A post on the Law Skills Prof Blog entitled “Social networking skills help students earn better grades according to recent LSSSE report” just caught my eye. The post reports briefly the findings of the 2012 Law School Survey of Student Engagement, full report here, on levels of student satisfaction with law school based on a survey of nearly 26,000 students in 81 US law schools. It won’t have escaped notice that law schools have been taking a battering of late with critics lining up to take pot shots from all angles. The LSSSE’s Director, Carole Silver of the Indiana University Center for Postsecondary Research puts it thus:
“US law schools might look back on the 2011-2012 academic year as their annus horribilis. Law schools have been under siege on various fronts, from criticisms for what they teach and fail to teach, to challenges to the accuracy and completeness of reporting employment and application statistics, and critiques of their financial structures. Adding to the uncertainty surrounding the future of law schools has been news of declining applications, reductions in class sizes, and the growing disparity between rising tuition and decreasing job opportunities. Taken together, one might well conclude that law schools are failing in much of what they attempt, including educating their students.”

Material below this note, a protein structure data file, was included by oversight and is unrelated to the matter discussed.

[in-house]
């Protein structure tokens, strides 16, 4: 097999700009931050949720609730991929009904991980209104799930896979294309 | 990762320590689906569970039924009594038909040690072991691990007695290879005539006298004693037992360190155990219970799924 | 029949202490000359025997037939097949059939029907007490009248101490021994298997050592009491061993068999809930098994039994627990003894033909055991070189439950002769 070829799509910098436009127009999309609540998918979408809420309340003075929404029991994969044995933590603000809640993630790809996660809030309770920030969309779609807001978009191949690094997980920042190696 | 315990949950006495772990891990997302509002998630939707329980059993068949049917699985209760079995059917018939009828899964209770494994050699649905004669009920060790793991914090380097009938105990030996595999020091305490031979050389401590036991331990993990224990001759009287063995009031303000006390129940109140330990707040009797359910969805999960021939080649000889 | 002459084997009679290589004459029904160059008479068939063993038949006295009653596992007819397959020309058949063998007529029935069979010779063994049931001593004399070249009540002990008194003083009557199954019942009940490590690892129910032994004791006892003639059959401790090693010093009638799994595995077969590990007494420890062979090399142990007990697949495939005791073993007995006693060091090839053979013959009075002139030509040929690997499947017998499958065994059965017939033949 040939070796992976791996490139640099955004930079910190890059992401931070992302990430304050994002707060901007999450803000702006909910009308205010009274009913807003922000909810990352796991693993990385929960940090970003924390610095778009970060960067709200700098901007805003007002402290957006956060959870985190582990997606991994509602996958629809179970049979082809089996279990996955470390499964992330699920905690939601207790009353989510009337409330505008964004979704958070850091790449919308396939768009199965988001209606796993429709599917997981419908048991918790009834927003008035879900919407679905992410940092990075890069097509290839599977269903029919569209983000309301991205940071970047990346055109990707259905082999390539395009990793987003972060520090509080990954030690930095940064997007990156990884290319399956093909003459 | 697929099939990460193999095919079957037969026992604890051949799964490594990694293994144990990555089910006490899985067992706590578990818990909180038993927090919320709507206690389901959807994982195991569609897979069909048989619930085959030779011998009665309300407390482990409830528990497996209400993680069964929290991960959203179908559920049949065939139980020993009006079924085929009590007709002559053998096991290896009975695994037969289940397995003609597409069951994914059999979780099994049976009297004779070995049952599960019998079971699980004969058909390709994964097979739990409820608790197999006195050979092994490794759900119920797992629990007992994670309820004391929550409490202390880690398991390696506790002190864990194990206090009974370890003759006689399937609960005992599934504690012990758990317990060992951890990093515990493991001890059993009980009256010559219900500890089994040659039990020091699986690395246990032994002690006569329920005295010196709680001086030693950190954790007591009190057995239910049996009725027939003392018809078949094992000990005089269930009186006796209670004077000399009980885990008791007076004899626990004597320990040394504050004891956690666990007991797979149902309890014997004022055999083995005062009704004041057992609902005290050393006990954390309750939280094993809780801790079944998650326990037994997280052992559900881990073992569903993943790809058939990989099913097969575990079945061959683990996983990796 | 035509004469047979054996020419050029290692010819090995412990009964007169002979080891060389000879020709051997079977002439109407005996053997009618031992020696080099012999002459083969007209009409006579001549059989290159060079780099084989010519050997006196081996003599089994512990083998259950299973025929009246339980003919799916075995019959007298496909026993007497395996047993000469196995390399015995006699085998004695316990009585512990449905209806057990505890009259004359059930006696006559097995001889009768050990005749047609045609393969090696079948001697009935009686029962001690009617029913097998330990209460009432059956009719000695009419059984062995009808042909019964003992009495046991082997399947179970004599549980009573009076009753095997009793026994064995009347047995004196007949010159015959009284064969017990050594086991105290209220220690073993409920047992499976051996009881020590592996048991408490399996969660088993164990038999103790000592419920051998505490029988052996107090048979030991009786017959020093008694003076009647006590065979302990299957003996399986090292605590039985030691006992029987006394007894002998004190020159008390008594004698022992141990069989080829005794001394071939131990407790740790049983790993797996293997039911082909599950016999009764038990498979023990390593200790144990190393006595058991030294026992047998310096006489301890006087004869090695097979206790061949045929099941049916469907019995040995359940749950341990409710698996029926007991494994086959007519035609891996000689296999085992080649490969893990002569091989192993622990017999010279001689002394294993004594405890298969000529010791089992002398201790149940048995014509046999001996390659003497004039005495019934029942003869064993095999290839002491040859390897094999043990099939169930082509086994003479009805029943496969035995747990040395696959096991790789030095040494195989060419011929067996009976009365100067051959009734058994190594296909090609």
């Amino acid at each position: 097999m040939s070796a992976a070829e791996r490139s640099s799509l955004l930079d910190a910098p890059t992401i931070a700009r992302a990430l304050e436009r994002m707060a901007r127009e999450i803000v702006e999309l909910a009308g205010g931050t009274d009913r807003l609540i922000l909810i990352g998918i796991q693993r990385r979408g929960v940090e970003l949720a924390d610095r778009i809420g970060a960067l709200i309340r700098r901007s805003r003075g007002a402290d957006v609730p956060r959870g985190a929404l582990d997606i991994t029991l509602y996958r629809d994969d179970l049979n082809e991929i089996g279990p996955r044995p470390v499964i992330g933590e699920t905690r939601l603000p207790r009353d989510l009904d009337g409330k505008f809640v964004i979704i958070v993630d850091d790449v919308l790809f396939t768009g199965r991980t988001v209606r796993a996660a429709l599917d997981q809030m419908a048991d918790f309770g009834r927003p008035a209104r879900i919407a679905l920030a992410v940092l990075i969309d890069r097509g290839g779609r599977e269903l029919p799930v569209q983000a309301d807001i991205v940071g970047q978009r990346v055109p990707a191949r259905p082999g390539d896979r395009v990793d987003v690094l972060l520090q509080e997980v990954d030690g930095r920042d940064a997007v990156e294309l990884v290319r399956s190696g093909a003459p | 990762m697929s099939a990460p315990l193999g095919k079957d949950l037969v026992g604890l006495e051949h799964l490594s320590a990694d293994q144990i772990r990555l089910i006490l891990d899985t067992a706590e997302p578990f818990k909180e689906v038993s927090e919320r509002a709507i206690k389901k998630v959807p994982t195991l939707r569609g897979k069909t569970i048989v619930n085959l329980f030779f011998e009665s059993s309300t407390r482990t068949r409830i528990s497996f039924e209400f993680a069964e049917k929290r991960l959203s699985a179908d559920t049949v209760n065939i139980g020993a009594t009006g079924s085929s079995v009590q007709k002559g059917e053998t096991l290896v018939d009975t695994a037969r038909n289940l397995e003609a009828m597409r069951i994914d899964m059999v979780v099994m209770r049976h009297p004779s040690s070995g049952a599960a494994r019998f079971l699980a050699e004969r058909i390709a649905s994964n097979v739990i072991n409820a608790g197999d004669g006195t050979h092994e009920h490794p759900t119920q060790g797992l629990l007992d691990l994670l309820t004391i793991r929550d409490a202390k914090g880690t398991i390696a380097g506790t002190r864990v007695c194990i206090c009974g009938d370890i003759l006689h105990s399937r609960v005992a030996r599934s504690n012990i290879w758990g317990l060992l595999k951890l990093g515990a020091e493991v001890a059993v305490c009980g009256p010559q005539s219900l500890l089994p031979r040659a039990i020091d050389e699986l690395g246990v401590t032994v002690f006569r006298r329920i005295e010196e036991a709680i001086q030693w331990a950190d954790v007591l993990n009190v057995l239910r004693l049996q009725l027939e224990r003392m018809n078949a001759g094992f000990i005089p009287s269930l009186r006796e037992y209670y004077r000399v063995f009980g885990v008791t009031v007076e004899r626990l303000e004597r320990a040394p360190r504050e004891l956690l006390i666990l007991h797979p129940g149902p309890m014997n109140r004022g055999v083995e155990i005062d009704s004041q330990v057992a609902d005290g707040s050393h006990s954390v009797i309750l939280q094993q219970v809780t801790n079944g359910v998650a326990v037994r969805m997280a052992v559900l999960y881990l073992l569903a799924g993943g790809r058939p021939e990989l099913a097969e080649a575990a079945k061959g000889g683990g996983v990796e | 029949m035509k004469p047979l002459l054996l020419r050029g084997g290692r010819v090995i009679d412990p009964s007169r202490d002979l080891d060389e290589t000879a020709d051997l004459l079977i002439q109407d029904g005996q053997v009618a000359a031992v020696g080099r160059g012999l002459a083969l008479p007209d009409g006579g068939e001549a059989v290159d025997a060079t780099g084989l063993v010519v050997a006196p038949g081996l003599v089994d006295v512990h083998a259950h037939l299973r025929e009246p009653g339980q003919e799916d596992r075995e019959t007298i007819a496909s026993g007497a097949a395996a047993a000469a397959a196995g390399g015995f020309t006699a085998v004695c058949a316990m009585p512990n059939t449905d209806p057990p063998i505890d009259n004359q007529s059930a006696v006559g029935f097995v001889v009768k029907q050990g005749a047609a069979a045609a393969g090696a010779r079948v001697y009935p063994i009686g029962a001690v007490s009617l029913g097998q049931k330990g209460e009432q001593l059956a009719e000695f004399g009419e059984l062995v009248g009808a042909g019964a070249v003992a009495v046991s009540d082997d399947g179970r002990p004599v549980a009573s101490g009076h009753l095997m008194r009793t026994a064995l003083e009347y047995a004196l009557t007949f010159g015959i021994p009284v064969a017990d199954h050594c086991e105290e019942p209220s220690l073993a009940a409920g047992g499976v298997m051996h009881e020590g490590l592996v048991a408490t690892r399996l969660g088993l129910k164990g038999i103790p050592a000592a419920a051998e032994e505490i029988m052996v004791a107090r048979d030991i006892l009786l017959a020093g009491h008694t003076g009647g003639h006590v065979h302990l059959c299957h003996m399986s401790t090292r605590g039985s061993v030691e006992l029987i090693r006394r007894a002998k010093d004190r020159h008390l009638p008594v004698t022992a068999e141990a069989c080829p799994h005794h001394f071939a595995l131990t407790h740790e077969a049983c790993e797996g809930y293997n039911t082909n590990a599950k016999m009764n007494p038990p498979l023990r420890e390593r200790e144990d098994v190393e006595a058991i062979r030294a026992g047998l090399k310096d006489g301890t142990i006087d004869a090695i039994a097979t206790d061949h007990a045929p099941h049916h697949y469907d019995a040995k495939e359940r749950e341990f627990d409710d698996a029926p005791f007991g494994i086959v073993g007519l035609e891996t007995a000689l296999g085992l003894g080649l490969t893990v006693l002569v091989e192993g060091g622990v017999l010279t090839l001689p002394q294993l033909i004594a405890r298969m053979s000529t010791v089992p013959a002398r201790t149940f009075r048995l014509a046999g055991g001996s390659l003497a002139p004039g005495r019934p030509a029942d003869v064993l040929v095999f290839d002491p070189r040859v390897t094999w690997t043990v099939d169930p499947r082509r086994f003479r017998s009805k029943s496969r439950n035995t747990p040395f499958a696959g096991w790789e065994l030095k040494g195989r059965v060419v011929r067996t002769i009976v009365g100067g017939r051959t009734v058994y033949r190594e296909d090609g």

From my standpoint as someone who did not come through the US legal education system but who is working within it, much of the criticism of law schools that Professor Silver describes seems to be well founded. In similar vein, I find Professor Brian Tamanaha’s diagnosis of how we got here and what is wrong with the present model for the most part instructive and persuasive. Things clearly have to change and the sooner the better.
Against this background, the survey findings make interesting, perhaps even counterintuitive, reading. 79% of the students who responded reported that their educational experience at law school was either excellent or good and nearly three quarters reported that they would either definitely or probably attend the same school if they could start over again.
Of particular interest to me are the findings that student satisfaction is positively related to student interaction with faculty and peer interaction. In other words, students who report high levels of interaction with faculty and peers are likely to be satisfied with their law school experience as a whole. This suggests that we should be moving increasingly towards a much more collaborative model of legal education with a significantly greater emphasis on faculty mentoring alongside faculty instruction and on small group collaborative learning. It’s a move I would welcome.
I’d be interested in hearing from students and other readers what you think.